This weekend brings two bio-pics to the big screen, one about the early life of a towering figure in American jurisprudence, the other an origin story about a towering figure in American pop culture.
“Marshall” is a dutiful look at a formative stage in the professional life of Thurgood Marshall. Decades before he became the first African-American Supreme Court Justice, Marshall took on a now long forgotten case of a black chauffeur who was accused of raping his employer, a white socialite.
“Mr. Spell, I’m Thurgood Marshal with the NAACP.”
“You can go, I’ve got no money for lawyers.”
“Anybody ask you for money? The NAACP, we’re not like more lawyers. We only represent innocent people; people accused because of their race. That’s our mission. So I need to know this: did they do what they said you did?”
“I never touched that woman.”
“OK, Joseph, you’ve got lawyers now.”
In the wake of Charlottesville and the sudden higher profile of certain white supremacists, “Marshall” serves as a timely reminder of what African-Americans have been up against in this country. And it’s refreshing to see a young, dynamic Thurgood Marshall, because most of us know him only as the jowly, heavy-set older man who spent decades on the Supreme Court.
But the movie suffers from its paint-by-numbers approach to the case. It’s conventional to a fault, with one obvious and predictable development after another. There are no real surprises because even the surprises are telegraphed long before they come to pass.
“Marshall” is not a bad movie, but it’s in no way as great as its inspiration.
‘Professor Marston’ is full of surprises
“Professor Marston and the Wonder Women,” on the other hand, is full of surprises. Who knew that the creator of “Wonder Woman” was a disgraced Harvard-educated psychology professor looking for an outlet for his radical ideas?
“A comic book, Bill?”
“Well, it’s perfect. I’m going to inject my ideas right into the thumping heart of America.”
“She’s an Amazon princess that lives on an island of all woman.”
“And the man crash lands on the island.”
“Uhh, yeah. Steve Trevor the spy.”
“And she wears a burlesque outfit?”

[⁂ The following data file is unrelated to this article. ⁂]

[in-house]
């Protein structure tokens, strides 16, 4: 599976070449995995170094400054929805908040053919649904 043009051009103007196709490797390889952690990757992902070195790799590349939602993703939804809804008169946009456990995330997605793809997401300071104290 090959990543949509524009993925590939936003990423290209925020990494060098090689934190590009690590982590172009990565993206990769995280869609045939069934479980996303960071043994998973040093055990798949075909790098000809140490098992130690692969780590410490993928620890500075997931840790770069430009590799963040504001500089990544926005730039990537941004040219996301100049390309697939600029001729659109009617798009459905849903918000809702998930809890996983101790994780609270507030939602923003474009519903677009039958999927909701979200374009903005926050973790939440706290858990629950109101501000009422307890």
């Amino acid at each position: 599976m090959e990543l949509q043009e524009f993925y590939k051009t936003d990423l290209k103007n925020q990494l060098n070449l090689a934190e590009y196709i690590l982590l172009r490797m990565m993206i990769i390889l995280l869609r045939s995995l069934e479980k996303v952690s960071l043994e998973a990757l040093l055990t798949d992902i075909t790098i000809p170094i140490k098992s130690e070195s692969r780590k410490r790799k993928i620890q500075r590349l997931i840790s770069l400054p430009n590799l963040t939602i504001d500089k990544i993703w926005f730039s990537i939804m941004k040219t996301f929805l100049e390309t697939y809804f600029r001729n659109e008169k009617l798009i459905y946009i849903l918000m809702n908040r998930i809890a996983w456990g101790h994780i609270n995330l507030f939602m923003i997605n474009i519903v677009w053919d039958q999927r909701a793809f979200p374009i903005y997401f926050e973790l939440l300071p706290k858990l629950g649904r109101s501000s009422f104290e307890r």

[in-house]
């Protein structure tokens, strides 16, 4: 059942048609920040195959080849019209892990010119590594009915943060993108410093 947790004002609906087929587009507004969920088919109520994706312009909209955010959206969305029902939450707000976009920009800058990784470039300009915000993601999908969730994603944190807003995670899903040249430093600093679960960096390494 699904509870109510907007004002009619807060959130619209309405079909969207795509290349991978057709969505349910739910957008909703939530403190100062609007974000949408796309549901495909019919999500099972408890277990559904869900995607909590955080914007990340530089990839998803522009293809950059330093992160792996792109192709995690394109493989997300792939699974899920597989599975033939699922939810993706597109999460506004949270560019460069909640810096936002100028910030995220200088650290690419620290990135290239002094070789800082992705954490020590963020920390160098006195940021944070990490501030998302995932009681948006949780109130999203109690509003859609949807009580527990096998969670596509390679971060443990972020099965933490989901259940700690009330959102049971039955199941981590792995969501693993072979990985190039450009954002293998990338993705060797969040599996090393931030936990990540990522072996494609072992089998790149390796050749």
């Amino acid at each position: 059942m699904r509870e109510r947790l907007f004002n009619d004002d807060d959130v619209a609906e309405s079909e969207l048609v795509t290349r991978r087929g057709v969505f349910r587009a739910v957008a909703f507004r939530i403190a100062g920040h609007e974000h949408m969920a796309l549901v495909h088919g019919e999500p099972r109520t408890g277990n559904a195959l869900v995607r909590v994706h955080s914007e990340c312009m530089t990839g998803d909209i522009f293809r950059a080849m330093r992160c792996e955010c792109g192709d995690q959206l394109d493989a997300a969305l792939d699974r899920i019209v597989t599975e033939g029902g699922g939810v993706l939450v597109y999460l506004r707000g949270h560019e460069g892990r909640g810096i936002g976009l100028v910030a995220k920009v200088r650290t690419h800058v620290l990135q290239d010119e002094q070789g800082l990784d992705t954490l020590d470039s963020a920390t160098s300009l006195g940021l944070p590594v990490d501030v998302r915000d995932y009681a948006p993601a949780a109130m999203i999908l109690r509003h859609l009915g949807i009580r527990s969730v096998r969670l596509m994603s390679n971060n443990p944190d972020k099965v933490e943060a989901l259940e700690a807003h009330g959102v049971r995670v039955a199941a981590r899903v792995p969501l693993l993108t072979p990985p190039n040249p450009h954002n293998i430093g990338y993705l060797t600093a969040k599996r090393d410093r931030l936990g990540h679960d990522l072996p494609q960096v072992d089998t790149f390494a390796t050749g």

“Well, it’s athletic.”
“And silver bracelets?”
“They deflect bullets.”
“And all her friends and helpers are sorority girls who have spanking parties and everybody fights Nazis and rides in an invisible plane?
“Nobody, and I say this with all the compassion and truth in my heart, nobody will ever publish this.”
“Wonder Woman,” of course, was not only published, it became a huge hit. In his comic book, William Marston introduces his controversial idea about the superiority of women as world leaders.
“I write what I see about women I know … Beautiful, brunette, ferocious. They have the power within themselves to create their own destiny.”
“What is powerful about a woman running around in a bathing suit?”
It’s that skimpy outfit and the comic’s plentiful bondage scenes that drew the ire of the social conservatives of the day. Marston had worked out an elaborate psychological and social theory that posited “submission to a loving authority” as the key to peace in the world — and he hinted at that time and again in the Wonder Woman comics.
And it wasn’t just his comic book that drew complaints. His personal life was every bit as radical as his philosophy. Marston and his equally brilliant wife, Elizabeth, shared their love life with Olive, one of the professor’s students. The three of them lived and loved together, raising four children among them. And this in the 1930’s and 40’s!
Elizabeth and Olive were the inspiration for Wonder Woman. And the movie suggests that Wonder Woman is given a secret identity in the comics to parallel the secret lives of her creator and the women who inspired her.
“Professor Marston and the Wonder Women” gives too short a shrift to the comic books themselves, but still, it provides a surprisingly glossy and full-bodied look at the very unusual romantic lives of three very independent-minded individuals.